First-grade teacher Karen Kriesberg agreed with Ms. Hauck that having an audience is an important part of the students’ growth as writers. “The author celebration does just that – celebrates our young writers becoming published authors,” Ms. Kriesberg said. “They have the opportunity to share their writing as professional writers do, for an audience. When the children see themselves as writers, it motivates them to learn even more about writing.”

First-grade teachers Kim Derenthal, Kim Herlich and Brianna Spitaliere each held the same author celebration in their classrooms as part of the writing curriculum.

These writing projects and subsequent celebrations were in line with the Teachers College Writing Project curriculum, which the district adopted this year. Elementary school teachers received professional development from Teachers College and are all using the program to enhance student writing.

Coins for Canines

Locust Valley Elementary School students are raising funds to help support the police department K-9 unit. Through Coins for K-9s, the Locust Valley Intermediate School Student Council is collecting spare change for this cause. In support of their efforts, Nassau and Suffolk County police officers brought their K-9 partners to the school to demonstrate their police skills.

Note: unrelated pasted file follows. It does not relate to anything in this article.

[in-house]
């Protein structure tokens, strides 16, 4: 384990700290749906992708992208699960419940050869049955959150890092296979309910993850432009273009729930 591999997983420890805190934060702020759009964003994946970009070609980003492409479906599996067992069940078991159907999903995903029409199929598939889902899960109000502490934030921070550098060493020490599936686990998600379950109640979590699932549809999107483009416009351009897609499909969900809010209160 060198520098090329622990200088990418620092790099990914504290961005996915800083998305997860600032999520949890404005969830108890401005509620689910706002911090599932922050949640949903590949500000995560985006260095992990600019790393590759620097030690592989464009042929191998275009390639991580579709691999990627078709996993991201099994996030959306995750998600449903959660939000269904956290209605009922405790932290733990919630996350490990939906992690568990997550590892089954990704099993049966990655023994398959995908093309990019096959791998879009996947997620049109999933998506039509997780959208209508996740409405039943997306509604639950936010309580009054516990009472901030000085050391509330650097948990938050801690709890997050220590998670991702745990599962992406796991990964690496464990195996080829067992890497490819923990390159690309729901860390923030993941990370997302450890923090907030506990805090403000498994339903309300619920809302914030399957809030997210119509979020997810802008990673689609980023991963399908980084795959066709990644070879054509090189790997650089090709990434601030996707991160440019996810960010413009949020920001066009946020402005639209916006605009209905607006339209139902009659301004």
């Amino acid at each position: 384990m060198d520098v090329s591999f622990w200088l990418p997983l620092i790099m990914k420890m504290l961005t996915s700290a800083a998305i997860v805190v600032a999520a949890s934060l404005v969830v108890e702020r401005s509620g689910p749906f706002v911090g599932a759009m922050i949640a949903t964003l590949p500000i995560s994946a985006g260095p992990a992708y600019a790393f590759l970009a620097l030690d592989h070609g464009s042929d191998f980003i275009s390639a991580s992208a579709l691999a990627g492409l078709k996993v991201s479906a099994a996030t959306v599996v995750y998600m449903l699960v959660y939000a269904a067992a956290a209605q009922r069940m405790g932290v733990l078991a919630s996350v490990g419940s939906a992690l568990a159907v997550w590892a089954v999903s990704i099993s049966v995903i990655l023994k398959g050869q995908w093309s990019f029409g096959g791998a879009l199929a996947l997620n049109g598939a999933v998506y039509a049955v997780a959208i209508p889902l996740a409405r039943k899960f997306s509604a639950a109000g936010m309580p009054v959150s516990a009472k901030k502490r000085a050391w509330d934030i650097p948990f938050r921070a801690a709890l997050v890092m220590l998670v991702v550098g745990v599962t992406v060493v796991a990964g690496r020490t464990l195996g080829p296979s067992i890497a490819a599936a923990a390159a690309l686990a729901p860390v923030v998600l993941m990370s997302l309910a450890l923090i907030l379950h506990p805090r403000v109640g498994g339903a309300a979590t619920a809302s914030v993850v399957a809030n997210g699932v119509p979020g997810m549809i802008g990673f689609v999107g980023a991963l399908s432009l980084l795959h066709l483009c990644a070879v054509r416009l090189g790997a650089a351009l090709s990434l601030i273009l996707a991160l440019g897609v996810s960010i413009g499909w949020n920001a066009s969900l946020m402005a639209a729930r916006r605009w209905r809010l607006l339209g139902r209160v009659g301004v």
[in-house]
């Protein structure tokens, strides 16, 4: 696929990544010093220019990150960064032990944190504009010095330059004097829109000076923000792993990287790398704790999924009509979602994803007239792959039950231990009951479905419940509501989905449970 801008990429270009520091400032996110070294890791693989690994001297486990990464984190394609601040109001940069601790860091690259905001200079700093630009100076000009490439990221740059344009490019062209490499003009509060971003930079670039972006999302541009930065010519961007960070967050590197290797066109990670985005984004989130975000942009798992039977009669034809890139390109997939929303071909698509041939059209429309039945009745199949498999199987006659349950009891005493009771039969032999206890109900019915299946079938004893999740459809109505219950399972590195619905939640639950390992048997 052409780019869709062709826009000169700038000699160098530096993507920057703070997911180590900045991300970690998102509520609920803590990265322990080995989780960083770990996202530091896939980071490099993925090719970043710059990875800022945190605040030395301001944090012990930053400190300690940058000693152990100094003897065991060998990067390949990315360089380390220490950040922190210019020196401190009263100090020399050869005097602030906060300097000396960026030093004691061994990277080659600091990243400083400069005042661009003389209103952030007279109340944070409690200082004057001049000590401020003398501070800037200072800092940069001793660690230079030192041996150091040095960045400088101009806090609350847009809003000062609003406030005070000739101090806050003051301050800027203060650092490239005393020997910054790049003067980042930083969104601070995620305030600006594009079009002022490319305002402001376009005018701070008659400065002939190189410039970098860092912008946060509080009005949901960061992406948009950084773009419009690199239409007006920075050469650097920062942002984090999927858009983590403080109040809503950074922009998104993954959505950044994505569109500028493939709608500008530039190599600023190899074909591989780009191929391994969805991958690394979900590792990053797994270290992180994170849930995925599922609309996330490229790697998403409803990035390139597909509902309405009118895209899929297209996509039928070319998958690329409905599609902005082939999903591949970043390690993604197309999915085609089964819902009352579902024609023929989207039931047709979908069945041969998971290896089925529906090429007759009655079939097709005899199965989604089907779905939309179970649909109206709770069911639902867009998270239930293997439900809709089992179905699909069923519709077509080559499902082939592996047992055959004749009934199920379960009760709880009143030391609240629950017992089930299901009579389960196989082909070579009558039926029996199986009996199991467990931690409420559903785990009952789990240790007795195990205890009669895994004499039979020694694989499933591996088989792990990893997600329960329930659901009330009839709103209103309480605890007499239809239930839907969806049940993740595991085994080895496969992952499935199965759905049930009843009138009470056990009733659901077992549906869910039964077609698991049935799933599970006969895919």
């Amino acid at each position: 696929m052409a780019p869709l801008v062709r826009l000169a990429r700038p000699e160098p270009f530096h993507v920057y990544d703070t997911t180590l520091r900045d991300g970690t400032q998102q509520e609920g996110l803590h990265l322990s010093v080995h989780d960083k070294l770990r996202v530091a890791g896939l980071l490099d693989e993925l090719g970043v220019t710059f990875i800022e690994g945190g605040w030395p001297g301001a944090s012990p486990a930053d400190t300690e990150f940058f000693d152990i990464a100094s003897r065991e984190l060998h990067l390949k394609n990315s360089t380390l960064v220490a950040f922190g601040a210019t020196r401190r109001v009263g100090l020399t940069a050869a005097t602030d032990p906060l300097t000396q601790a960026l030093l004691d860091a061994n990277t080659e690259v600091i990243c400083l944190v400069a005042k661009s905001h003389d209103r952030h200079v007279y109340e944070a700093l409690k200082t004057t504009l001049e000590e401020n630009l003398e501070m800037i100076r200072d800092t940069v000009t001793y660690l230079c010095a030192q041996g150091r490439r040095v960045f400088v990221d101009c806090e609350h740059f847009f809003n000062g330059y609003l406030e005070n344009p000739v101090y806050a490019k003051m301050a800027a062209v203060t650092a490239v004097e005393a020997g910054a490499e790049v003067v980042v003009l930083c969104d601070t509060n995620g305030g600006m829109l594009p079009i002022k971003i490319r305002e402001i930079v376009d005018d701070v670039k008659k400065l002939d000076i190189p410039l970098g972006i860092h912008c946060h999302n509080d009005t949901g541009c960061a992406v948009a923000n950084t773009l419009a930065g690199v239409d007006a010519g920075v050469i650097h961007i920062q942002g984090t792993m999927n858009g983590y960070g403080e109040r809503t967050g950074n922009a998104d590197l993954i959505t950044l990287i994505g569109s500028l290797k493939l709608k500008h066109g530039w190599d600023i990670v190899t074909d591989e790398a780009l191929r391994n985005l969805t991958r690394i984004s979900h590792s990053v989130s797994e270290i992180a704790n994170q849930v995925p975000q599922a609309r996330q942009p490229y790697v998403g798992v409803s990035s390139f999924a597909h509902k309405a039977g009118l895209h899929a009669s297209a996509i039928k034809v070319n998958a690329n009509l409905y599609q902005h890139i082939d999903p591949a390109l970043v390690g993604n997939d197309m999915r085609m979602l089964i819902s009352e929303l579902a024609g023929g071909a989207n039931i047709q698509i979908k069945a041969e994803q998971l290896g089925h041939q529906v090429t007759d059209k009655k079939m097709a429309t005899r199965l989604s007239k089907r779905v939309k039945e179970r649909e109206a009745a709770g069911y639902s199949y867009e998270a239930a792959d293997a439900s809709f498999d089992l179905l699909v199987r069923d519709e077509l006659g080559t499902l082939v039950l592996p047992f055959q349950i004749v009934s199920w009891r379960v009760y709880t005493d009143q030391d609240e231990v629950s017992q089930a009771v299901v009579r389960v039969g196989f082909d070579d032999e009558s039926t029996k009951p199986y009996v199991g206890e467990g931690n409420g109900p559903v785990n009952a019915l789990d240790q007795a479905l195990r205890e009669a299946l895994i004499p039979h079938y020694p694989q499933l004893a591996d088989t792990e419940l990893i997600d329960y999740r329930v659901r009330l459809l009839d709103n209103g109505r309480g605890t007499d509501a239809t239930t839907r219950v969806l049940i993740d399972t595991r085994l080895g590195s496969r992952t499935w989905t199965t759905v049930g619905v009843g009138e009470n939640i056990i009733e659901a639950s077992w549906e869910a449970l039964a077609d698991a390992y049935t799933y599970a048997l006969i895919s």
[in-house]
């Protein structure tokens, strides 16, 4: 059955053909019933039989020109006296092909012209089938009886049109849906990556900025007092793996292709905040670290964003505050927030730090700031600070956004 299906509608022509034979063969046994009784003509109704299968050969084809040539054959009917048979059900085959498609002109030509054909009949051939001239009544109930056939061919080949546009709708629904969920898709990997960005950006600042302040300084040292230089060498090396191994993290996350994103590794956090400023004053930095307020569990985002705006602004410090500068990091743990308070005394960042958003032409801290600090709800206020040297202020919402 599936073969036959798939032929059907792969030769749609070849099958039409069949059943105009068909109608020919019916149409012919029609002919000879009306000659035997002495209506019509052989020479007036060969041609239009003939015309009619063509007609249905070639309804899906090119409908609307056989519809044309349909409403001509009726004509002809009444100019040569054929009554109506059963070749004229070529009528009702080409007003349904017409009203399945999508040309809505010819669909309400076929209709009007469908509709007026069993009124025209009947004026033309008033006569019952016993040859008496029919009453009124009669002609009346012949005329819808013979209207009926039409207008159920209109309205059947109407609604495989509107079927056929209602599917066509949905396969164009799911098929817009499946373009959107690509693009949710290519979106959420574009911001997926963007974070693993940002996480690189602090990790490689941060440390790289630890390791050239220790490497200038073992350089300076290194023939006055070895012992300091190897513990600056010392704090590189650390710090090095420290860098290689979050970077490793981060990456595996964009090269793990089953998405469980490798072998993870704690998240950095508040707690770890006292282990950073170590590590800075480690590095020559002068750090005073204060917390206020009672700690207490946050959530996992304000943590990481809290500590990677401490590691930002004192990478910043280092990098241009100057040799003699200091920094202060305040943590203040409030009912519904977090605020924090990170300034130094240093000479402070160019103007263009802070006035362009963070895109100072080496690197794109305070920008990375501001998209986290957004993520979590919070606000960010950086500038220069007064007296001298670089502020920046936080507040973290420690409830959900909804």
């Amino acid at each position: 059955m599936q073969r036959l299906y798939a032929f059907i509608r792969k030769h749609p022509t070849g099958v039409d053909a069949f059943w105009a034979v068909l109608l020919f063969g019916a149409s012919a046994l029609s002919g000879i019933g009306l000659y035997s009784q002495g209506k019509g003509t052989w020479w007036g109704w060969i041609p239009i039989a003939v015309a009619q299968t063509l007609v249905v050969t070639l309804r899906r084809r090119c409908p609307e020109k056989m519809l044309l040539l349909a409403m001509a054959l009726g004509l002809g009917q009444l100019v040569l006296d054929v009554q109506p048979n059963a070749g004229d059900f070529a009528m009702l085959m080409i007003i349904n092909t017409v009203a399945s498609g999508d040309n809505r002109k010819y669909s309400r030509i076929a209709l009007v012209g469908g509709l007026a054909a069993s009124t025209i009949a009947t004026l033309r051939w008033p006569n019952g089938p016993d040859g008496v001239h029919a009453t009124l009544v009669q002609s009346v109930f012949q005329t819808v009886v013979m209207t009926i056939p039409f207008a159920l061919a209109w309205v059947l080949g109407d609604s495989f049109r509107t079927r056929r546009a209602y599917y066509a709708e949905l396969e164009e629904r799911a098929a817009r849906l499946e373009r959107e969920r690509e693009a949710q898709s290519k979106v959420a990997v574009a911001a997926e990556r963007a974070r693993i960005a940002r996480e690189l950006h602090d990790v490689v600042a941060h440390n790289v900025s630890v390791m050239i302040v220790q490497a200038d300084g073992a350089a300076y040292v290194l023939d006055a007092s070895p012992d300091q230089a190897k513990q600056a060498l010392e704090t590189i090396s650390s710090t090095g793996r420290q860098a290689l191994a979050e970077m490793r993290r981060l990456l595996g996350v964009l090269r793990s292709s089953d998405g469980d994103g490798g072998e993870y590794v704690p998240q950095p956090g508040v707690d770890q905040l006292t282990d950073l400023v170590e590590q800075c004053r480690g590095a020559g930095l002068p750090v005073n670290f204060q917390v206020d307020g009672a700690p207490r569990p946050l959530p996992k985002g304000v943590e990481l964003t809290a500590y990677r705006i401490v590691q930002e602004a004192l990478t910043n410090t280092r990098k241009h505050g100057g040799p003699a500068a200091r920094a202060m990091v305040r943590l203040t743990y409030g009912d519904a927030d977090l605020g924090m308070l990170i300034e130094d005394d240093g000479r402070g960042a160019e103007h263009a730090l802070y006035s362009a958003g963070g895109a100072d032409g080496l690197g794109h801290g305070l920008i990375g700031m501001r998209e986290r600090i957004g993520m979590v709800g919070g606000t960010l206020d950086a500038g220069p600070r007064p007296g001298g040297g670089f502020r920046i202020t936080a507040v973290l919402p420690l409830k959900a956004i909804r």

Suffolk County police officer Brendan Gayer not only explained to students how the German Shepherds are trained for police work, but dubbed them junior K-9 handlers and taught them a command. He explained that the dogs work hard and won’t take their toys until they are told it’s playtime. He had all the children shout in their happiest, most playful tones, the word for playtime, which is “free.” The children enjoyed learning this training technique and seeing the dogs grab their toys on their command.